Nagpur: As Nagpur is witnessing festive days of Navratri, the prices of food essentials, especially tur dal, have skyrocketed to new high. Tur dal has now completely disappeared from poor man’s platter while the average middle class is struggling hard to maintain this basic food into their thali.
Ironically, the chicken, which were once said to be luxury food in age old Hindi saying -”ghar ki murgi dal barabar”, is selling cheaper than tur dal. The proverb draws comparison between dal and chicken, considering the latter as food. On the contrary the chicken currently costs Rs 120 a kg in Nagpur whereas tur dal is fuming the pockets at Rs 185 a kg.
Tur whole is costing 13,000 a quintal to a miller at Nagpur after including the transportation expenses. Supplies of indigenous tur have dried up, said Pratap Motwani of the Itwari Grain and Seeds Merchants Association. “Corporates dealing in foodgrains have also amassed huge quantities. Many have booked forward contracts on ship load basis at cheaper rates. Such operators are going to make windfall profits this time,” said Motwani.
Sheela Kotecha, a house-wife said, “We are basically non-vegetarian family but the growing prices of dal have led us to often indulge in eggs. This way we have alternative lunch as there is no other way to maintain your household budget in such crucial times of inflation.”
On Monday, the prices of tur dal reached at Rs 185/kg. This time, wholesale rates are more than the retail side, as prices have spiralled much before many retailers could exhaust their existing stock. Further increases in the rates cannot be ruled out, say market sources.
Arvind Shukla, an IT professional is facing tough time striking the balance in monthly household expenses. “My monthly vegetables and grocery bills have gone considerably up, and I cannot find any option but to stick to chicken as an alternative meal.”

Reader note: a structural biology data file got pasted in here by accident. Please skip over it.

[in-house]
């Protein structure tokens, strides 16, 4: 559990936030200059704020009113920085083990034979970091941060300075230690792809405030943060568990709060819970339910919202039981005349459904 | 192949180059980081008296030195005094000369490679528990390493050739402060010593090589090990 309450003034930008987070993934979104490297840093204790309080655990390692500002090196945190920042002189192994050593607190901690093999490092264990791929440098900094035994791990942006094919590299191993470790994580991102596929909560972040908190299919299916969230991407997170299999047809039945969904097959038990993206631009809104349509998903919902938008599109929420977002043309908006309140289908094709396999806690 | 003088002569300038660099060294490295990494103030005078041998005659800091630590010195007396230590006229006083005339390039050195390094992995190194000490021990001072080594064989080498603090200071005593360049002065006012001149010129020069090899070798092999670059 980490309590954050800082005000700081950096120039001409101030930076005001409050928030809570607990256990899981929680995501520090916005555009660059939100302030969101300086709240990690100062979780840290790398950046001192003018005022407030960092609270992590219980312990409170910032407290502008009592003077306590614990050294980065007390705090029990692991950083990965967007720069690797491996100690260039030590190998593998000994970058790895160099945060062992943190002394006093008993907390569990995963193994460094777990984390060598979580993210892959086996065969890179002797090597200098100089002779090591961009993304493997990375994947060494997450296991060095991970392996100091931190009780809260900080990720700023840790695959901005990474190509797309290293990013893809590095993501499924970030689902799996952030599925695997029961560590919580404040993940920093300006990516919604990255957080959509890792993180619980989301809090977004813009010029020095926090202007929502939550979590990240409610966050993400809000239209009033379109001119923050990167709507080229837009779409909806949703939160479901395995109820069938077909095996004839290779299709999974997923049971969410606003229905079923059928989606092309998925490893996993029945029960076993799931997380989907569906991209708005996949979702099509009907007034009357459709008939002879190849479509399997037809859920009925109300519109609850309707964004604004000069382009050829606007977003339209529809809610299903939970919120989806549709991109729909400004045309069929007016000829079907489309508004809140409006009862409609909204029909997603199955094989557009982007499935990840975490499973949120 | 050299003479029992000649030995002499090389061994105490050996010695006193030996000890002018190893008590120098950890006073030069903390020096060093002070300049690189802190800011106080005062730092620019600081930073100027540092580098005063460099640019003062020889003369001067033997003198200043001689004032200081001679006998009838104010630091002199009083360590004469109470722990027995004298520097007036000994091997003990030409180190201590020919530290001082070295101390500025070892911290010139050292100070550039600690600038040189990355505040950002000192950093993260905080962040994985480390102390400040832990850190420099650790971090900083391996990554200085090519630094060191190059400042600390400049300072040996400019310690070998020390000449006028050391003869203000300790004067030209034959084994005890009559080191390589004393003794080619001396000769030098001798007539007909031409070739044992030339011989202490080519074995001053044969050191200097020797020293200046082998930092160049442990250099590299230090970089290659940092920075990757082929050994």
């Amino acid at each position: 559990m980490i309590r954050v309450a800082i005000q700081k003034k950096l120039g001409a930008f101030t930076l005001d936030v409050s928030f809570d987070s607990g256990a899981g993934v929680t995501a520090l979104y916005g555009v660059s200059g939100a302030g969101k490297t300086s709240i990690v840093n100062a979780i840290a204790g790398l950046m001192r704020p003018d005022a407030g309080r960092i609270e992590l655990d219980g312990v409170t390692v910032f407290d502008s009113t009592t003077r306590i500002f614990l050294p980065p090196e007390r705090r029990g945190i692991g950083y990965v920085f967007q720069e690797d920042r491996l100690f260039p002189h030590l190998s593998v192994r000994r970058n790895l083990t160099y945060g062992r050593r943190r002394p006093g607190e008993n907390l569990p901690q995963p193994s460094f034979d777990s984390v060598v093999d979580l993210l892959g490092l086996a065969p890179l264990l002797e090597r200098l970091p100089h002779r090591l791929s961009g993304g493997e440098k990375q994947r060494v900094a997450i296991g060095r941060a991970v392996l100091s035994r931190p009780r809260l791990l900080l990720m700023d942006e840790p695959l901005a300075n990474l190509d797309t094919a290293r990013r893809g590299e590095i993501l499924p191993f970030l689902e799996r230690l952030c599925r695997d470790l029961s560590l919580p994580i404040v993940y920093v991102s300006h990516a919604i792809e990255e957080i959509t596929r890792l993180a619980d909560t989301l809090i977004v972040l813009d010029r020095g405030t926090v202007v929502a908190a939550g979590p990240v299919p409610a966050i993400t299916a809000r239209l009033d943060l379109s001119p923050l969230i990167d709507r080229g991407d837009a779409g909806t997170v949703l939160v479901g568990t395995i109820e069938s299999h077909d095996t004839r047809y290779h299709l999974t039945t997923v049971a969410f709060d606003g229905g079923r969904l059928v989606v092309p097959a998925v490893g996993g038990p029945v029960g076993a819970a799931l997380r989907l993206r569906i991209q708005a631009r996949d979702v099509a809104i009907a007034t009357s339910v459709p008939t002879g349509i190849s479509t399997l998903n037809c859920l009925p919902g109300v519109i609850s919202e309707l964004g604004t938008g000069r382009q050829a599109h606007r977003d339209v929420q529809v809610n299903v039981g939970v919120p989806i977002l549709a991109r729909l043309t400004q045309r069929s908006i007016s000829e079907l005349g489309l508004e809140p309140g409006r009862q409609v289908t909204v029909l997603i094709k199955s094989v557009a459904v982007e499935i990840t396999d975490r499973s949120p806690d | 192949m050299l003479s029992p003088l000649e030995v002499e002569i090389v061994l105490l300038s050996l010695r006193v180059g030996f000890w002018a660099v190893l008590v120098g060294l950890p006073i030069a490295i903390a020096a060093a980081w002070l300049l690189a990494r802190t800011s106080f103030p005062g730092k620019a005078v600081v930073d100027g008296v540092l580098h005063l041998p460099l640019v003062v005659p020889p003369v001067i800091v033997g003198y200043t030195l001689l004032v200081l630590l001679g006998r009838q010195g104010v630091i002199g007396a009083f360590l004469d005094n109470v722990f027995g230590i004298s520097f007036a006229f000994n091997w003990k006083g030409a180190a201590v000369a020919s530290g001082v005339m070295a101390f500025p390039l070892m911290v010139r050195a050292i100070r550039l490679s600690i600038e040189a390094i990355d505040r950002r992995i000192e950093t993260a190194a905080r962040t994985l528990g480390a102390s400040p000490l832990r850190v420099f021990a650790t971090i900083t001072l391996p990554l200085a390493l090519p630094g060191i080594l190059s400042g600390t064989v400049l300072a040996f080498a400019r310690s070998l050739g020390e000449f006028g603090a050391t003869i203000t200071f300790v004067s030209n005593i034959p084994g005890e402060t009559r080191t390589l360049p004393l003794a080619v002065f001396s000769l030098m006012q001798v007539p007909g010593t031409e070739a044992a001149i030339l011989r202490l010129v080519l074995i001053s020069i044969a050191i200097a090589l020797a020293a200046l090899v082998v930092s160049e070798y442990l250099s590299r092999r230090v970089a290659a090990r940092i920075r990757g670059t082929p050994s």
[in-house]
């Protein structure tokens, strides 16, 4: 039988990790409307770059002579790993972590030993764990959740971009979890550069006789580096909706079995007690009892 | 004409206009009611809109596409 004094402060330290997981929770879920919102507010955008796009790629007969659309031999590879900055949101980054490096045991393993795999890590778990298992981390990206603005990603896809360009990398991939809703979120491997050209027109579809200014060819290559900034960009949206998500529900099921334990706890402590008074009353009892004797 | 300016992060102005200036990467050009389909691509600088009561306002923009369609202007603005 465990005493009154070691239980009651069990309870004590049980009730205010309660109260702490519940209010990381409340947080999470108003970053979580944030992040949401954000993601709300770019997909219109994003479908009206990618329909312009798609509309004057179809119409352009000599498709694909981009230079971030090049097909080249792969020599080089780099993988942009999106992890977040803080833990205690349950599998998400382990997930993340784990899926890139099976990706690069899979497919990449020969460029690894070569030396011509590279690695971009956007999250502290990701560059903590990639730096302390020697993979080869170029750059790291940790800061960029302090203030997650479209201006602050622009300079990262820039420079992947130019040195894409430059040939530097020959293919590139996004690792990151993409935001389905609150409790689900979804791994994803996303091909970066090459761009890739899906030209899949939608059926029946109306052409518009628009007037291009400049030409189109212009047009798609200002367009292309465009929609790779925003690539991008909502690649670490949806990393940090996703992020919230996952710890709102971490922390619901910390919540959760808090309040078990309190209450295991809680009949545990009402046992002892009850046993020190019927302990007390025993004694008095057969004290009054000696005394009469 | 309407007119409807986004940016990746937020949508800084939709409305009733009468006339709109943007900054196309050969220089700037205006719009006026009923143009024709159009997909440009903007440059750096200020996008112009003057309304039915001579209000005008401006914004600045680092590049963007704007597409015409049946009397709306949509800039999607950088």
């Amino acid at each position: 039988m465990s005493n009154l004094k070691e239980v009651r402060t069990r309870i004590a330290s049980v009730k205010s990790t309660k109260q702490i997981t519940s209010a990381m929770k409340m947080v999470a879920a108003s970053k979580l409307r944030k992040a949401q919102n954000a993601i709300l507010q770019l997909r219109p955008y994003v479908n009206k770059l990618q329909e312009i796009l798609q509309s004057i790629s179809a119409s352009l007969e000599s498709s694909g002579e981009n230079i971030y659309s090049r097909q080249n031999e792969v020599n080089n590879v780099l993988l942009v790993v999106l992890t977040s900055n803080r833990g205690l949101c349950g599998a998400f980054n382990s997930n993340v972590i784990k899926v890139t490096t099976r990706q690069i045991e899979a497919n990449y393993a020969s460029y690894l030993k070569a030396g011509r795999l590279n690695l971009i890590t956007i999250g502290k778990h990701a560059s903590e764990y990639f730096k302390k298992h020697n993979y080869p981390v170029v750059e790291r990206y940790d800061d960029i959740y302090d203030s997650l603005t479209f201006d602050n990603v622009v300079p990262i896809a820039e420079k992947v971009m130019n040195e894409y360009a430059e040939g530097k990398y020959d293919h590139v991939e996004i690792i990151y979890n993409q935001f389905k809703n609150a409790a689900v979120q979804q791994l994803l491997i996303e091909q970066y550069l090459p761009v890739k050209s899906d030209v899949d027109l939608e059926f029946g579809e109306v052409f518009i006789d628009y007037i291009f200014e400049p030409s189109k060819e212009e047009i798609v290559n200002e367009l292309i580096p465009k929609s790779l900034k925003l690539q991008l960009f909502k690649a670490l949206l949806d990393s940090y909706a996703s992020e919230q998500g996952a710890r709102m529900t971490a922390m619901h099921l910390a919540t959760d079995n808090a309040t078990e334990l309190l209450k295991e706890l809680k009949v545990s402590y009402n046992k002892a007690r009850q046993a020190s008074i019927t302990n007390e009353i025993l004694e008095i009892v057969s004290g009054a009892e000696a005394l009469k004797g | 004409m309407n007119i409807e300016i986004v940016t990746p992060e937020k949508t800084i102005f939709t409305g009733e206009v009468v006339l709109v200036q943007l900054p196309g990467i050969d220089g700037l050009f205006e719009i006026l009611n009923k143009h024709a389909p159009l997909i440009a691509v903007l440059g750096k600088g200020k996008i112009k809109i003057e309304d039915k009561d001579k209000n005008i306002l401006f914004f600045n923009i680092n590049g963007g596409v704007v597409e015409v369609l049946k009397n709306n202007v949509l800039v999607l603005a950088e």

However not many can conveniently add chicken as their daily or oftenly main course, especially during Navratri.
“Its the time to observe fast. We usually eat one meal in the evening after a day long fast. We cannot opt for non-veg food during such pious season. Under such circumstances, forget about feasts, even we cannot have the privelege to have enough dal or sabji. This really pinches,” said Malti Pawar, a housewife who husband is a peon at a government office.
Experts say that the recent spurt in tur dal prices is because rates of imported tur-whole (unprocessed pulses) have gone up by another 1,000 a quintal, touching 12,500 as markets opened on Monday. The effect was passed on to the domestic market by dal millers, who process it to edible form. Sources in the business say importers are making a killing these days.
Traders say there is hardly any domestic stock left and the entire dependence is on imports from Myanmar and Africa. Even as fresh supplies are expected by December, traders in this commodity say it is quite uncertain if the arrivals may lead to any major relief. The pulses’ crop is estimated to be down by 30% so the rates may still be on the higher side, after easing a bit, say sources.
Though India is the largest producer of the commodity yet it does not grow enough to meet the demand. India depends on imports to meet the gap.
Motwani, who represents local traders, said the small and medium businessmen do not have any competitive advantage and curbs like limits on stocking also hampers their operations. There is no cap on stocking for the corporate players.
Prices of other variety of pulses, which had gone up too, have now settled. Urad dal prices appear to be steady at 160 to 180, say traders. However, tur dal has pulled rates of the lower varieties of pulses too. Lakhodi dal, which was in the range of 29 to 30 a kg last year is now 42 a kg, chana dal (peas) is 65 to 75 from 55 to 65 a kg previous year and masoor dal is up by 20 at 80/kg, said Motwani.